Commercially available newspapers include The Lancaster Guardian (a popular tabloid, having changed from broadsheet in May 2011) and The Visitor (a tabloid newspaper mainly targeted at residents of Morecambe). However, the Lancaster Guardian is no longer based in the city after its office in Common Garden Street was closed by parent company Johnston Press in June 2011 and the paper's staff relocated to The Visitor's office on Victoria Street, Morecambe. Both newspapers are now based on the White Lund Industrial Estate in Morecambe.

Freely available newspapers in Lancaster include The Reporter and, previously, The Lancaster & Morecambe Citizen, which ceased production in January 2009.

There is also Virtual Lancaster, a non-commercial volunteer led community online resource website that hosts local news, events and visitor information. The web site was founded in 1999 by a small local collective and the project sprang from the past success of two alternative print news magazines circulated in local venues and retail outlets, Off the Beat (which began as On The Beat in 1984) and Something Completely Different, the latter founded by now well-known SF author Jo Walton and her then partner Ken Walton.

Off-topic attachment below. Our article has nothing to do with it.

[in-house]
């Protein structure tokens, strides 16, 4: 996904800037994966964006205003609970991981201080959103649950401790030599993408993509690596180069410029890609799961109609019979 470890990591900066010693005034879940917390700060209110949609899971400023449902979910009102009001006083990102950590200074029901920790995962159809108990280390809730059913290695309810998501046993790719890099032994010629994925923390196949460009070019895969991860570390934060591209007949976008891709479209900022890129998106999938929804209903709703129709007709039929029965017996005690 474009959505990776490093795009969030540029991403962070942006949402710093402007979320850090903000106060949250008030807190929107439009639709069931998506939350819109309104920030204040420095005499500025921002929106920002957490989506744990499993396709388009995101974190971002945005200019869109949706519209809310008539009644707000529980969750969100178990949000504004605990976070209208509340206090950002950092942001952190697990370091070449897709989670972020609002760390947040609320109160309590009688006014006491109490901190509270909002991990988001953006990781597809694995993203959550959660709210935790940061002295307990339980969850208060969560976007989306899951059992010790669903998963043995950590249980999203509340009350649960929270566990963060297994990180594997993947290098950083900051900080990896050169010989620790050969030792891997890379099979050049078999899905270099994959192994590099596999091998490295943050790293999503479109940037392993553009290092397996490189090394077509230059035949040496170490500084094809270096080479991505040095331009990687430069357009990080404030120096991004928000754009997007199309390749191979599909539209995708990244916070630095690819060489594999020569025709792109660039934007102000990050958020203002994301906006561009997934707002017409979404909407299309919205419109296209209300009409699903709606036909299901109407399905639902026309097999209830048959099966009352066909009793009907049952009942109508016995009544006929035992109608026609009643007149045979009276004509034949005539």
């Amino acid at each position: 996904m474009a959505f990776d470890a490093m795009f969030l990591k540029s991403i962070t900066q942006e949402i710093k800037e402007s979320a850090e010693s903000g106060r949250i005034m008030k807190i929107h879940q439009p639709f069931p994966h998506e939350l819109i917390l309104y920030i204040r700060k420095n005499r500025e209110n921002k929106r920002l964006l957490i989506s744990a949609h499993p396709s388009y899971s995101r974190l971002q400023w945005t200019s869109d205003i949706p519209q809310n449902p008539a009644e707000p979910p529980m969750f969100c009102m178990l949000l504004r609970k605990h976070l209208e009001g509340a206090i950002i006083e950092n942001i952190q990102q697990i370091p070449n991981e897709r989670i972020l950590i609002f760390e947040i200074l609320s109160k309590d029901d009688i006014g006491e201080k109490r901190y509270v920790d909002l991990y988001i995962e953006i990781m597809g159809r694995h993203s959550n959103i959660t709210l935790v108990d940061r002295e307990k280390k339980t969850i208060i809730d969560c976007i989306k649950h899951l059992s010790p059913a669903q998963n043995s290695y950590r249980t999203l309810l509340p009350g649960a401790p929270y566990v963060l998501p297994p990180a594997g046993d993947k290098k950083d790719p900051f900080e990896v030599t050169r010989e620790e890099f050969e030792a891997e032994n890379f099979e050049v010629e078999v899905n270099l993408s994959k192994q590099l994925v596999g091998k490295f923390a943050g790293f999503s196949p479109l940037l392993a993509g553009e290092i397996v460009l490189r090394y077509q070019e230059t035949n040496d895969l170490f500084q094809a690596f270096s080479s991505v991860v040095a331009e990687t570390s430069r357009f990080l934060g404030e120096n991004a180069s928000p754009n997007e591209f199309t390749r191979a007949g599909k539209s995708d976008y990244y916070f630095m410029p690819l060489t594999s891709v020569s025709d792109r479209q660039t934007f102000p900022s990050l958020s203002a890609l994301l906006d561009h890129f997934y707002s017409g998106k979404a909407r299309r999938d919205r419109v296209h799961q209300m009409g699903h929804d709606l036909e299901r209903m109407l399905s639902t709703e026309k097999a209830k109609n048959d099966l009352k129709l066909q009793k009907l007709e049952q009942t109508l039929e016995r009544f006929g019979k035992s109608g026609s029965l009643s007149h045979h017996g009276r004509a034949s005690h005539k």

Lancaster is also the home of RINF Alternative News, one of the first British independent news websites.

The city's university, Lancaster University, also has its own student radio station, Bailrigg FM, broadcasting on 87.7 FM, an online student-run television station called LA1:TV (formerly[65] and its own student-run newspaper named SCAN.[66]

Places of interest

Lancaster Castle
Ashton Memorial, Williamson Park
Penny's Hospital almshouses
Lune Millennium Bridge
Myles Standish was born near Lancaster